WASHINGTON — The Bush Administration on Friday called for “tough action” against global piracy and counterfeiting, highlighting a special need for China to strengthen enforcement of intellectual property laws.
“We are elevating China to the Priority Watch List for failure to effectively protect intellectual property rights,” said acting U.S. Trade Representative Peter Allgeier in a statement. His office released its annual report on global intellectual property protections.
Of 90 countries, 52 were found to require special attention. Russia remains on the Priority Watch List for its weak enforcement of intellectual property laws.
Allgeier’s report was one of his last acts as the nation’s top trade representative. The Senate confirmed the appointment of Robert Portman as USTR on Friday.
Despite efforts on the part of China’s leadership to improve protections of intellectual property, the report said “infringements remain at epidemic levels” and that the administration would consider bringing its case to the WTO.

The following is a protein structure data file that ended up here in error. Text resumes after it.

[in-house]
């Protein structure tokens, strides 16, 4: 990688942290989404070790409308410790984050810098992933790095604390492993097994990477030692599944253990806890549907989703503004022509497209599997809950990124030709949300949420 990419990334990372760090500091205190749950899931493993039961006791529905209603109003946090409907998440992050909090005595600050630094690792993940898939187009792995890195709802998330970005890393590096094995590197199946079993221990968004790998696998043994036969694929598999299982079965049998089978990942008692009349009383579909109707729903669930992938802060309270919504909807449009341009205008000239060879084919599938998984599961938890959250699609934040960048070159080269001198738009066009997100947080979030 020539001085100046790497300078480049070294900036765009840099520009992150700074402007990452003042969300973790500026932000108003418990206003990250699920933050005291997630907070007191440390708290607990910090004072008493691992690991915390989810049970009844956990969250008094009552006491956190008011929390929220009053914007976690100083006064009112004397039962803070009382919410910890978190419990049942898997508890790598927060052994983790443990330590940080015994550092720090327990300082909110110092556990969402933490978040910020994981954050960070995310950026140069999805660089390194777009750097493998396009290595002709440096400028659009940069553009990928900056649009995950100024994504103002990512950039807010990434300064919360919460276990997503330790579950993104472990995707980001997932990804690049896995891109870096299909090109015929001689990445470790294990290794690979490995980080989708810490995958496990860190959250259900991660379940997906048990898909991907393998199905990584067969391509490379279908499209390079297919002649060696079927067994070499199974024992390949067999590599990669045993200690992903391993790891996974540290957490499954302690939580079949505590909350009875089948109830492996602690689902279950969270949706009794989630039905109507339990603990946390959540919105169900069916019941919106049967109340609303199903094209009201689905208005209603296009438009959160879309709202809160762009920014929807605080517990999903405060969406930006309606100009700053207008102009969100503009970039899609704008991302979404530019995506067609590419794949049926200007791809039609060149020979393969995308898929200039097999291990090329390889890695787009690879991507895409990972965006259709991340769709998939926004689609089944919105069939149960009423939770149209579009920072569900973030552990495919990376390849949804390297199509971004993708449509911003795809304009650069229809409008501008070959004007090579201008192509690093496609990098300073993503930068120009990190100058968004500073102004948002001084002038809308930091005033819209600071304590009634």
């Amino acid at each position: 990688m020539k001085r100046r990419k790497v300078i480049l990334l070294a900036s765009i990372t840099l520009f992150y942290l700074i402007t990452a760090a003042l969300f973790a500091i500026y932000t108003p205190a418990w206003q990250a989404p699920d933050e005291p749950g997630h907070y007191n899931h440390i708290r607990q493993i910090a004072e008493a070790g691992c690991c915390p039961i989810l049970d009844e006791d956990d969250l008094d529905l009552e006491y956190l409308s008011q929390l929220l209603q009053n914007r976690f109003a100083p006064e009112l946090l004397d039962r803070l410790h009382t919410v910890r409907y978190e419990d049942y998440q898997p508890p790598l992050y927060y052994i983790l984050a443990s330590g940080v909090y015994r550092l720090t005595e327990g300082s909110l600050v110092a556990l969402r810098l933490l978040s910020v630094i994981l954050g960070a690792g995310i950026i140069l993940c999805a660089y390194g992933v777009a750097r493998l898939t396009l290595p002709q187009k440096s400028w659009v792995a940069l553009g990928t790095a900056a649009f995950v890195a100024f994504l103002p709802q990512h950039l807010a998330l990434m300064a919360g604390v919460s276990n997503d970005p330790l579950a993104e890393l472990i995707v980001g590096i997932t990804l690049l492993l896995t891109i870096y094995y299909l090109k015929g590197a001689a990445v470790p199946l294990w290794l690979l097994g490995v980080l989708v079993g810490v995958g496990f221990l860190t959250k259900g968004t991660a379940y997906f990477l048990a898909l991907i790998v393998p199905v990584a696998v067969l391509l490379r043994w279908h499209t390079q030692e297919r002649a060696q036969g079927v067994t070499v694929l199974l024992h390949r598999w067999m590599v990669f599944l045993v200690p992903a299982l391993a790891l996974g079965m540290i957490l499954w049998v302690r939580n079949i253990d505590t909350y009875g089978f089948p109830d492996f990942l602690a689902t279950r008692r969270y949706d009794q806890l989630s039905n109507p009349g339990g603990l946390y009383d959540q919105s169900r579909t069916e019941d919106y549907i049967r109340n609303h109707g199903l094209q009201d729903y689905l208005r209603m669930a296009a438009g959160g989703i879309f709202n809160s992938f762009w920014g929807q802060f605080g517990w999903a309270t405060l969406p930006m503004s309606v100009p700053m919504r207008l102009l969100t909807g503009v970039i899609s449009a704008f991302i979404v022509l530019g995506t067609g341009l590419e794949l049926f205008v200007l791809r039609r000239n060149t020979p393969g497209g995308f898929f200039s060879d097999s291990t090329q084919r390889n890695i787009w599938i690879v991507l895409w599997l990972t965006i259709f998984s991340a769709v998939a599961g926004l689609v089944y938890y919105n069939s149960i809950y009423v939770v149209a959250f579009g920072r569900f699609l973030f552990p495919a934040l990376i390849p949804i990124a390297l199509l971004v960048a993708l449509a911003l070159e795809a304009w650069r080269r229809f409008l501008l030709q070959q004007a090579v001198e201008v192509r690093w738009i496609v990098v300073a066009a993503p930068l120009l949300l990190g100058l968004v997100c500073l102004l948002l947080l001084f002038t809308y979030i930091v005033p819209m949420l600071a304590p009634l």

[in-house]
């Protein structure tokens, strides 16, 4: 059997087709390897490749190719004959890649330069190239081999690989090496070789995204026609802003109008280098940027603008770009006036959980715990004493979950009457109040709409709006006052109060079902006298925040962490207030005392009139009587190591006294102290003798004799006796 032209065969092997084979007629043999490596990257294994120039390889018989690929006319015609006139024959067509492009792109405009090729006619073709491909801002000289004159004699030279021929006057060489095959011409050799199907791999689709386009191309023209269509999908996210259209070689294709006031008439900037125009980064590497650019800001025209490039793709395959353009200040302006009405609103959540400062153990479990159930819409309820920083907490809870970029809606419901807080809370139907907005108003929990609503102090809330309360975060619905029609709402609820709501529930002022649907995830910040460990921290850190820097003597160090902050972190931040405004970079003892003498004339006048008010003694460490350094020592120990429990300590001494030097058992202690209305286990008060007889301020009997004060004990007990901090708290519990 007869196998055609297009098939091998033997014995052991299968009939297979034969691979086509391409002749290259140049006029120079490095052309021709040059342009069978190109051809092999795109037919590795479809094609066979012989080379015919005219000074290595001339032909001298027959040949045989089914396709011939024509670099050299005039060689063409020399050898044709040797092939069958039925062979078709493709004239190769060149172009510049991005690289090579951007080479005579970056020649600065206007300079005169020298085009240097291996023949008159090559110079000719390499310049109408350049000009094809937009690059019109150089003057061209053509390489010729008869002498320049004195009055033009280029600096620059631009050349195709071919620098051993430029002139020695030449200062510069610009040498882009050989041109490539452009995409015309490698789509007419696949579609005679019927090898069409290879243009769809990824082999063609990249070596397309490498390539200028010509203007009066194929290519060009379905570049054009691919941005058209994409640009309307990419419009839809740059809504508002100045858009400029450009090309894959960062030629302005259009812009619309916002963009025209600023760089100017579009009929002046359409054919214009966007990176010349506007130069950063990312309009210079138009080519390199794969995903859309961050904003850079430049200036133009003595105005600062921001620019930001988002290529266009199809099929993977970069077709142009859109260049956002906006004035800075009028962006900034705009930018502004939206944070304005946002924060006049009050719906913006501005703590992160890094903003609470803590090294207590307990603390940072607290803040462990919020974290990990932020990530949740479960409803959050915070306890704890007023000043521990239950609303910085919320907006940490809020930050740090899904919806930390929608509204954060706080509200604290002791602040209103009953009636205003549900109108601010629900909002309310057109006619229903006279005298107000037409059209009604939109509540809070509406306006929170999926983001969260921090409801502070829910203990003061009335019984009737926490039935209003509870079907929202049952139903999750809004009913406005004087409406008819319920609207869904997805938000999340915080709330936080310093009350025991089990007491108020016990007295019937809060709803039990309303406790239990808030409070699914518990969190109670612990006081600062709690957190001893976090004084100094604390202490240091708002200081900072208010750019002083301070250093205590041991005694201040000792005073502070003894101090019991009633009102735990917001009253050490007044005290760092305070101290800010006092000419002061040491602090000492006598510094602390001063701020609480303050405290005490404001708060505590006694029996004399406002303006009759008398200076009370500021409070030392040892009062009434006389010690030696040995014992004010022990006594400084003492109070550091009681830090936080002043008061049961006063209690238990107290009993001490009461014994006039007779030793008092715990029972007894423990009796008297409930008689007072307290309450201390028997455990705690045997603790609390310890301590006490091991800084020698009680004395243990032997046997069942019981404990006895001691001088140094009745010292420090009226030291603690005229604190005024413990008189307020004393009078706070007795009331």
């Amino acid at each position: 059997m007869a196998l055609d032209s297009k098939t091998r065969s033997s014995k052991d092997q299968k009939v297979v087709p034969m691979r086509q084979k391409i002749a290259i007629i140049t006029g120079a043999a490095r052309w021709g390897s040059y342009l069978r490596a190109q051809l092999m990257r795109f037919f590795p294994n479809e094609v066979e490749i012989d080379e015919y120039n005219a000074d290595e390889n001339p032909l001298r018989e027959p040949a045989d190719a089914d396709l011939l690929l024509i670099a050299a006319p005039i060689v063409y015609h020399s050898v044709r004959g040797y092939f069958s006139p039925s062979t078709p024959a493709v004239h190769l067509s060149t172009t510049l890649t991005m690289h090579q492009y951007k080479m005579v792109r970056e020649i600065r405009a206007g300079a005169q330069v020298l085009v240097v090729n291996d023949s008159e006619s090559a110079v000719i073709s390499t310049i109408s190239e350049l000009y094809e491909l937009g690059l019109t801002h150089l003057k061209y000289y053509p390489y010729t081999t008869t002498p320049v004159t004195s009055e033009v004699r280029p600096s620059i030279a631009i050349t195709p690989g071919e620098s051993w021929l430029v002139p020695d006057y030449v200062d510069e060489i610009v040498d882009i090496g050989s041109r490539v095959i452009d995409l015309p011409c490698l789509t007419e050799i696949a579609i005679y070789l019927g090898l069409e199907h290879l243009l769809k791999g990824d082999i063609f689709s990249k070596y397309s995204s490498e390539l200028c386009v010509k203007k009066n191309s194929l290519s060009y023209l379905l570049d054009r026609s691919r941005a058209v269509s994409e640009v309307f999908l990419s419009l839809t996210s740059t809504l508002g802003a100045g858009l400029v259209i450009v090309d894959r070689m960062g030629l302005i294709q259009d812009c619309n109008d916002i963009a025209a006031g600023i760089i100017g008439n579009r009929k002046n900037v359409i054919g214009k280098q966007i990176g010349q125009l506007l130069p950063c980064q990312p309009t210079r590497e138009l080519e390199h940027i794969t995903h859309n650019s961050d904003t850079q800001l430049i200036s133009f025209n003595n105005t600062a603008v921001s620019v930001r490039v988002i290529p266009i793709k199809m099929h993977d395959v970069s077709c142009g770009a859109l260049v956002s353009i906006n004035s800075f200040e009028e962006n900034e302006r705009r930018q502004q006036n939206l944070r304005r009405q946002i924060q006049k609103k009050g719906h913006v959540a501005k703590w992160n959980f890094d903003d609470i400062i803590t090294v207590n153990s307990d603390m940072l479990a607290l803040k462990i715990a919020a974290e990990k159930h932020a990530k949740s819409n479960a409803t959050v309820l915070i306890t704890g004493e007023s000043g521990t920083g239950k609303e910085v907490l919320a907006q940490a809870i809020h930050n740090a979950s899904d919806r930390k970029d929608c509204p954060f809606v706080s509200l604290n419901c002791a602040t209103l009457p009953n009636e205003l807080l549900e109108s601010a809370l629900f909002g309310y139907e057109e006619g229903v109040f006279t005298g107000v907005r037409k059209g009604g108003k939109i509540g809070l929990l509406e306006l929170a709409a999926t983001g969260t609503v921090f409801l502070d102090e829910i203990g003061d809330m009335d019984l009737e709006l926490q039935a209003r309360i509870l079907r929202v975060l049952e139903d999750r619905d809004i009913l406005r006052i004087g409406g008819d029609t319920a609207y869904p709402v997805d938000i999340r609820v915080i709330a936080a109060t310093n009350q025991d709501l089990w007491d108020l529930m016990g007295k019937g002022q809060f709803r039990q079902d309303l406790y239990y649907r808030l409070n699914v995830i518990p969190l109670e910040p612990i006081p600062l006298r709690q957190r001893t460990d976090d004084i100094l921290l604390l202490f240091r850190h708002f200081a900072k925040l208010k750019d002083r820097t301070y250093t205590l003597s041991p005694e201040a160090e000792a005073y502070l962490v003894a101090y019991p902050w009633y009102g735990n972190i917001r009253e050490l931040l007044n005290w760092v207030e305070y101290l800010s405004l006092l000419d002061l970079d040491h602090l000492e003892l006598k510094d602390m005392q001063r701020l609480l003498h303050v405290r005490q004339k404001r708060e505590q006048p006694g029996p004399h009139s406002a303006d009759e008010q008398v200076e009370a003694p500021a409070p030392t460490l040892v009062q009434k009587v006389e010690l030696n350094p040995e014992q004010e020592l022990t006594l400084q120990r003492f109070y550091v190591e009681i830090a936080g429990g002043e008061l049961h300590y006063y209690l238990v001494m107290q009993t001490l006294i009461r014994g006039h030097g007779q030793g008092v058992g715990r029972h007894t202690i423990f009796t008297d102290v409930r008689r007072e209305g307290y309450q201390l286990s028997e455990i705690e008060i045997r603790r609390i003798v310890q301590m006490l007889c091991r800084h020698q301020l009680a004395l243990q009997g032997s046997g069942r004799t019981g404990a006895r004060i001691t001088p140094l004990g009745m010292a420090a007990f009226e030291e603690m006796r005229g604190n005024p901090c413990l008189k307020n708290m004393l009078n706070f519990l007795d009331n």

China’s overall piracy rates have not dropped since the country’s 2001 entry into the WTO. U.S. losses are $2.5 billion to $3.8 billion annually.
The value of Chinese goods carrying counterfeit trademarks seized by the U.S. increased 42.6 percent to $134 million last year and made up two-thirds of all U.S. Customs and Border Protection’s intellectual property seizures.
“What this shows is that the U.S. is serious about addressing these problems,” said Stephen Lamar, senior vice president of the American Apparel and Footwear Association.
The call to action on intellectual property rights from the administration reflects concerns in Congress and U.S. industry, said Cass Johnson, president of the National Council of Textile Organizations.
“The Chinese have not fulfilled the agreements they have signed to combat this threat,” he said. “We would certainly support more aggressive steps against China.”
Sen Chuck Grassley (R., Iowa), chairman of the Senate Finance Committee and Sen. Max Baucus (D., Mont.) ranking member, sent a letter co-signed by 18 other senators to Bush on Friday imploring more aggressive action against China’s intellectual property rights violations.
This story first appeared in the May 2, 2005 issue of WWD. Subscribe Today.